book review

Category archives for book review

Looking over all the books I read in 2013, there’s one non-fiction book that really stands out as the best. Former astronaut Chris Hadfield’s memoir An Astronaut’s Guide to Life on Earth. wasn’t the deepest or most information-packed book I read last year, but it was the most entertaining and involving. And it’s core message…

The story on Albert Einstein is pretty well known. Great scientist, had probably the best year anybody ever had in anything, made a lot of important discoveries revolutionized the way we understand the physical world. But. But somehow he never seemed to get on board with quantum theory. Relativity was his thing and somehow he…

As I’ve often said, there are two kinds of science-themed graphic novels. The kind that’s usually more fun reading are historical or biographical in nature, like a couple of my favourites Feynman or Logicomix. Generally in this species of graphic novel, the actual science content kind of takes a back seat to the historical or…

Some capsule reviews of books I’ve finished over the last little while, in the spirit of catching up. van Grouw, Katrina. The Unfeathered Bird. Princeton: Princeton University Press, 2013. 304pp. ISBN-13: 978-0691151342 This is a seriously beautiful coffee table-sized scientific illustrations book on birds. Basically the idea of the book is to explore birds through…

Chris Turner’s The War on Science: Muzzled Scientists and Wilful Blindness in Stephen Harper’s Canada (website) is a book that absolutely must be read by every Canadian interested in the future of science and science policy in the country. And the Prime Minister Stephen Harper’s Conservative government is wagering that that’s a pretty low percentage…

Nikola Tesla is a science rockstar. How can you tell? Like any great rockstar, he’s dead. And he has a rock band named after him. He’s wild and colourful. He epitomizes the mad scientist. He was flamboyant and yet strangely ascetic, he was fond of spectacle and showmanship yet also a bit of a hermit.…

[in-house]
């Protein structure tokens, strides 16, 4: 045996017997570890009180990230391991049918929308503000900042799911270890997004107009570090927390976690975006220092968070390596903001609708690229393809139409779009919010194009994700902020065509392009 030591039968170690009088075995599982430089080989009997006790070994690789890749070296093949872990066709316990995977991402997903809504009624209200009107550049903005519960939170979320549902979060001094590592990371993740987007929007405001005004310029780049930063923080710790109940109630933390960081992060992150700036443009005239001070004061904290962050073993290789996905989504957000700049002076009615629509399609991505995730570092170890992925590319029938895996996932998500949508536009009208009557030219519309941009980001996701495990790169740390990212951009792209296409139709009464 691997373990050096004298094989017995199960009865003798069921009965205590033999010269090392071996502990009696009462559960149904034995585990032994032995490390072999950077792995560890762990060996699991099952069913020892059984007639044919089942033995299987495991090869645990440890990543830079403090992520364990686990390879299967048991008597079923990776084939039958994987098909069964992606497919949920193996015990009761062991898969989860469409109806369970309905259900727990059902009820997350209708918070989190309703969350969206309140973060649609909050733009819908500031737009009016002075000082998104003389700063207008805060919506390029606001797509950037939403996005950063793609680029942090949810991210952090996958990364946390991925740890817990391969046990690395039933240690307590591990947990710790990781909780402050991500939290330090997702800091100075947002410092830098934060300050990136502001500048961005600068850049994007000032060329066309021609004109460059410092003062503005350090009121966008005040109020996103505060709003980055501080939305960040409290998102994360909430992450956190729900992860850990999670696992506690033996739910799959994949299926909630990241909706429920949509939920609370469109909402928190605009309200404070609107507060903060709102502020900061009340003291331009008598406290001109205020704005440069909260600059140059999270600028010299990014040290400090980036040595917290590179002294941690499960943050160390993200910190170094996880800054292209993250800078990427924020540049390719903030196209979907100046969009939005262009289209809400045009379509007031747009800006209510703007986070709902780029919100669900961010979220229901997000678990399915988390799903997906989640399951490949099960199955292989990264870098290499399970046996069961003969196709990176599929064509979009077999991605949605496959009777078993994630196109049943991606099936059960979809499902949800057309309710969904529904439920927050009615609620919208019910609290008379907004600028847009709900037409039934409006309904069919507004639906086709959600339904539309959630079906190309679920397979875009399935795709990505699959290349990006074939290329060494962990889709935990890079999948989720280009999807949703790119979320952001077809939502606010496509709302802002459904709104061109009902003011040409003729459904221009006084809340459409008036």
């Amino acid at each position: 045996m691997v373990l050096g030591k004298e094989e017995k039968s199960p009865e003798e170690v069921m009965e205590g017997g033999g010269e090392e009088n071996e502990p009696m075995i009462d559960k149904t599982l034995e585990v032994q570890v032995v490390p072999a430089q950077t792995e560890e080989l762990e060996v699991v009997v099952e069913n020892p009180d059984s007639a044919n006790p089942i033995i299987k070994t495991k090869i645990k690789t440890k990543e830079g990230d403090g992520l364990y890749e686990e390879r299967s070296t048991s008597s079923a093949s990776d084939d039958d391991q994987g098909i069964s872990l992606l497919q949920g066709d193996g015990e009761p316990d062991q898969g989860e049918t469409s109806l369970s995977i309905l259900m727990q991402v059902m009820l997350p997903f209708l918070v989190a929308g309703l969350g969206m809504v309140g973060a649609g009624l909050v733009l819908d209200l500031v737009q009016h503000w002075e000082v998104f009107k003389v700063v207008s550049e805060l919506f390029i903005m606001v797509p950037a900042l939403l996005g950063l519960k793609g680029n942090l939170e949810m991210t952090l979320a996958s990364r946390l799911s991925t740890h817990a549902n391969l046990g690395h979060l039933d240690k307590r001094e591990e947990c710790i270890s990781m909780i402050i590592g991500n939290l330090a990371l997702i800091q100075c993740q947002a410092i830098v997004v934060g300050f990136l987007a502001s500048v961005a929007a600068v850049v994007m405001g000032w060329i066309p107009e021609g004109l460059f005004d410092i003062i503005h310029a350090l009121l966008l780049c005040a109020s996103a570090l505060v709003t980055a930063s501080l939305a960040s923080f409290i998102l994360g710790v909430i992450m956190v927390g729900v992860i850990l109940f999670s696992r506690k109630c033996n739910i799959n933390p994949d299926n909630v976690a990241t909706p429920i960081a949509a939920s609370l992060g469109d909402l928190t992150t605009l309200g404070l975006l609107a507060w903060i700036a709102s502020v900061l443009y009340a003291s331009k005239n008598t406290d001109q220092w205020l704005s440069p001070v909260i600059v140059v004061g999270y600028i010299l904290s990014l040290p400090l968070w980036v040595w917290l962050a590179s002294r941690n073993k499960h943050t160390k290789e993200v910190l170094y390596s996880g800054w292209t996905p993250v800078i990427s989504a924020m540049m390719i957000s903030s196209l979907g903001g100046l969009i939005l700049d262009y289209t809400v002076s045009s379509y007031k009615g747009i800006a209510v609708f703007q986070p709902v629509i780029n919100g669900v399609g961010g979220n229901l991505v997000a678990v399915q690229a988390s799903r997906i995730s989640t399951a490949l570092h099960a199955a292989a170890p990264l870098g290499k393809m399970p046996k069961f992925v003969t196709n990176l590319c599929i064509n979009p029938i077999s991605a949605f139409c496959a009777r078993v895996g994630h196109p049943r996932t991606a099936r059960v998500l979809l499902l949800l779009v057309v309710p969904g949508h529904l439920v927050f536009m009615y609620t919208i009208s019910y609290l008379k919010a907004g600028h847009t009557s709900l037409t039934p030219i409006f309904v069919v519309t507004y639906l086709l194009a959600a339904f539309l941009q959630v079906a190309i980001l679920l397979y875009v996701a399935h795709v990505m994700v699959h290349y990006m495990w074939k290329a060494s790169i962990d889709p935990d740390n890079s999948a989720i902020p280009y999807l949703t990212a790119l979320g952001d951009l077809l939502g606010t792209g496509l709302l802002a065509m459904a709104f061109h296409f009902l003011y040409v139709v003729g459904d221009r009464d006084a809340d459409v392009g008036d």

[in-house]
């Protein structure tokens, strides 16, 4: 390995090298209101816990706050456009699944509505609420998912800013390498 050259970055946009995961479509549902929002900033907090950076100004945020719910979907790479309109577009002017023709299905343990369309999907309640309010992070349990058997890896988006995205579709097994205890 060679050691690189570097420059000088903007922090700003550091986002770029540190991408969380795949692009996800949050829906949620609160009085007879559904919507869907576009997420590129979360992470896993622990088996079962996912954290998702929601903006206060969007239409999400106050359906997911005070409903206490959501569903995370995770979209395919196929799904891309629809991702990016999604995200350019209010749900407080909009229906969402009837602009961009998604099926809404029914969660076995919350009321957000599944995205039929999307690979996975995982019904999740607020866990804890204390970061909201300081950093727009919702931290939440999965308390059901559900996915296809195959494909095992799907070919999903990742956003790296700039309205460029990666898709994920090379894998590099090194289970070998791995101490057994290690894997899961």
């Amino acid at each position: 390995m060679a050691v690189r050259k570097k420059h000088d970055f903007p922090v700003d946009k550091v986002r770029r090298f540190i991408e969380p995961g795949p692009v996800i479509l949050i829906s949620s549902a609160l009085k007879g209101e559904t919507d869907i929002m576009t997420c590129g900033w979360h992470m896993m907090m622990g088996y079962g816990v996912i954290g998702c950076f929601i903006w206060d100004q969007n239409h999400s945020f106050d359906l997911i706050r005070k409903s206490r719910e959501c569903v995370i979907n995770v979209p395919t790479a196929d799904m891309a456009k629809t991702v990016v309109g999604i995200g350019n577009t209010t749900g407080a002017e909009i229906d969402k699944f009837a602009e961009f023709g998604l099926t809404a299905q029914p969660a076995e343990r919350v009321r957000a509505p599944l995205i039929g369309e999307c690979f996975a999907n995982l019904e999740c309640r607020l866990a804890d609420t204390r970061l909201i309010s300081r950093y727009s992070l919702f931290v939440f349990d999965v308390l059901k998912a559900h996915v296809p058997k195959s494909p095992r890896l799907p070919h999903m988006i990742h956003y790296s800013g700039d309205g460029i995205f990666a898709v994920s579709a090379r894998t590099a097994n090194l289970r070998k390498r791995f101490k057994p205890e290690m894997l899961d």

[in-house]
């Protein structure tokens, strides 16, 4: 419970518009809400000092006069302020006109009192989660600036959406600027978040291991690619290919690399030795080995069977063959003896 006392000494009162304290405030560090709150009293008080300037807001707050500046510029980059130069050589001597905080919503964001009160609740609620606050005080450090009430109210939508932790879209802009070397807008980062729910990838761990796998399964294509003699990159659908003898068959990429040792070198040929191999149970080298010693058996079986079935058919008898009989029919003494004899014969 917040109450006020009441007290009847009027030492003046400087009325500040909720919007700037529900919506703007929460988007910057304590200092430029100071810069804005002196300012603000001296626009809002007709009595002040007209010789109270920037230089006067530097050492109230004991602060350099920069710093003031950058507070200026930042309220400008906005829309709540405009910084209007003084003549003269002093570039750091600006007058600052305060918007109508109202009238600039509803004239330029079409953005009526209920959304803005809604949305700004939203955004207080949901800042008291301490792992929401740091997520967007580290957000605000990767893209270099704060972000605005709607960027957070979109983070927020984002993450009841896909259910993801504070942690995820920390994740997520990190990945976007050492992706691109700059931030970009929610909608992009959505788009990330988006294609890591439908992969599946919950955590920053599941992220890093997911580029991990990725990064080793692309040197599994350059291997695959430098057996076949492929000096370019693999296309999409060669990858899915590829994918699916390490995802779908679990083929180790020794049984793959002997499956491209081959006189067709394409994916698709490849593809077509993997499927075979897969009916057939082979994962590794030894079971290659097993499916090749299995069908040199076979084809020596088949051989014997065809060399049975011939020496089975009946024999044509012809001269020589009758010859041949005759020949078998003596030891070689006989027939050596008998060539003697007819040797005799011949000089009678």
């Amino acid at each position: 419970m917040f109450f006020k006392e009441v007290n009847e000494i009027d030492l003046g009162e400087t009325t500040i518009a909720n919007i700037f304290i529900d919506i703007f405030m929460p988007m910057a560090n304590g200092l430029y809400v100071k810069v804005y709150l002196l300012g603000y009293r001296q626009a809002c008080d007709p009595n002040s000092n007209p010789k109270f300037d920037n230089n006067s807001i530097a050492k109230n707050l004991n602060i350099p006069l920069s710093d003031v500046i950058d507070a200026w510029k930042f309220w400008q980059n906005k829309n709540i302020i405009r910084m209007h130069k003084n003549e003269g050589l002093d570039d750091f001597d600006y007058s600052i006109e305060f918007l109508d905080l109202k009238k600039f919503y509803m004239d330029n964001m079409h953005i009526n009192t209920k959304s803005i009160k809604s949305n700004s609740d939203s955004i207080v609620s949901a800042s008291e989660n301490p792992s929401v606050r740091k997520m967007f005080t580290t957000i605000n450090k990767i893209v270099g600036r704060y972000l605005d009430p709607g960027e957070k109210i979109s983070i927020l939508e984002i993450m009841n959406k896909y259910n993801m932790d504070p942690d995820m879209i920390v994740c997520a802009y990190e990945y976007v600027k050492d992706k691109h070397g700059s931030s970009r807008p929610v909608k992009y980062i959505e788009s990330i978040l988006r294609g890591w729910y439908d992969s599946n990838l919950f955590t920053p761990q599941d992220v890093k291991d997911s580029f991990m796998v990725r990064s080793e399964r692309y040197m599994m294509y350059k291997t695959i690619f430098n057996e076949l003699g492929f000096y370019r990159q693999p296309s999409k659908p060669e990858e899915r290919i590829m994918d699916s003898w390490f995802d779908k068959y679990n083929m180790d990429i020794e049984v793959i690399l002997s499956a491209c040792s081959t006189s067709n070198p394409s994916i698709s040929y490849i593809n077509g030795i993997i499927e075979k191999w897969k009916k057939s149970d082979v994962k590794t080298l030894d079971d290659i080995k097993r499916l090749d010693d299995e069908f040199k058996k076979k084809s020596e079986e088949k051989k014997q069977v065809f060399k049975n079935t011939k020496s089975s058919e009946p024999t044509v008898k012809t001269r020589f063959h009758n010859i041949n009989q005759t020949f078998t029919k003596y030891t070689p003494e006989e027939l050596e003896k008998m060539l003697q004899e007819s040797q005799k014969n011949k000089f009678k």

It took me a long time to get through The Innovative University: Changing the DNA of Higher Education from the Inside Out, something like eighteen months to finally wade through it. And it’s not that it was even that bad. It a lot of ways, it was better than I expected. Part of it is…

Darrell Bricker and John Ibbitson’s book The Big Shift: The Seismic Change in Canadian Politics, Business, and Culture and What It Means for Our Future is pretty obviously not a science book. Rather, it’s a book about Canadian politics. But of course here in Canada these days, it’s hard to talk about science without talking…

Darryl Cunningham’s How to Fake a Moon Landing: Exposing the Myths of Science Denial is a bit different from most of the graphic novels I’ve reviewed in this space. Most of the earlier books I’ve reviewed have been biographical or historical in nature with the more expository ones at least having some fictional narrative wrapped…

An update on reading and reviewing

I’ve been mostly on vacation for the last little while so I’ve fallen a bit behind on writing the book reviews I feature here on the blog fairly regularly. In fact, there might even be a few books that, ahem, have been sitting around read and unreviewed for perhaps even longer than the last month…

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